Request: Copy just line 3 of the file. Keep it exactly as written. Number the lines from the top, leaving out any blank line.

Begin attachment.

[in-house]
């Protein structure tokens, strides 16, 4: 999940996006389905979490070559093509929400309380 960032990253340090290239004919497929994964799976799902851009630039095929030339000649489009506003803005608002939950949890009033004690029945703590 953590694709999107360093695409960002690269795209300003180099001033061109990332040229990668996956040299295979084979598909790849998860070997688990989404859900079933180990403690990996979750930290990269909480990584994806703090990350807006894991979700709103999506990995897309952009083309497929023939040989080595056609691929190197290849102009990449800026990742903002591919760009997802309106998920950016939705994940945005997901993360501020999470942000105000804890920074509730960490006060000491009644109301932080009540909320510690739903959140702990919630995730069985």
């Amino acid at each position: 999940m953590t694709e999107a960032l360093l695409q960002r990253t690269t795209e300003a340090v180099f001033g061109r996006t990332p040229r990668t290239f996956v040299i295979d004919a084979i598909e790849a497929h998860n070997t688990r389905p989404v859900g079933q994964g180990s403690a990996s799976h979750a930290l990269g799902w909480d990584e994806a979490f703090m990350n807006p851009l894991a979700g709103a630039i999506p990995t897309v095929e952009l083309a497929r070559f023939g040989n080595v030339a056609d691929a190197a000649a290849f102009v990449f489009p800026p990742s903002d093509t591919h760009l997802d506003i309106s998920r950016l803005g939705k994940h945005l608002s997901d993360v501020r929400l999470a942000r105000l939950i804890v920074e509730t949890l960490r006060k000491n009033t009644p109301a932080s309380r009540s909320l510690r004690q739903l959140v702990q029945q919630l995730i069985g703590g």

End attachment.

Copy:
């Amino acid at each position: 999940m953590t694709e999107a960032l360093l695409q960002r990253t690269t795209e300003a340090v180099f001033g061109r996006t990332p040229r990668t290239f996956v040299i295979d004919a084979i598909e790849a497929h998860n070997t688990r389905p989404v859900g079933q994964g180990s403690a990996s799976h979750a930290l990269g799902w909480d990584e994806a979490f703090m990350n807006p851009l894991a979700g709103a630039i999506p990995t897309v095929e952009l083309a497929r070559f023939g040989n080595v030339a056609d691929a190197a000649a290849f102009v990449f489009p800026p990742s903002d093509t591919h760009l997802d506003i309106s998920r950016l803005g939705k994940h945005l608002s997901d993360v501020r929400l999470a942000r105000l939950i804890v920074e509730t949890l960490r006060k000491n009033t009644p109301a932080s309380r009540s909320l510690r004690q739903l959140v702990q029945q919630l995730i069985g703590g």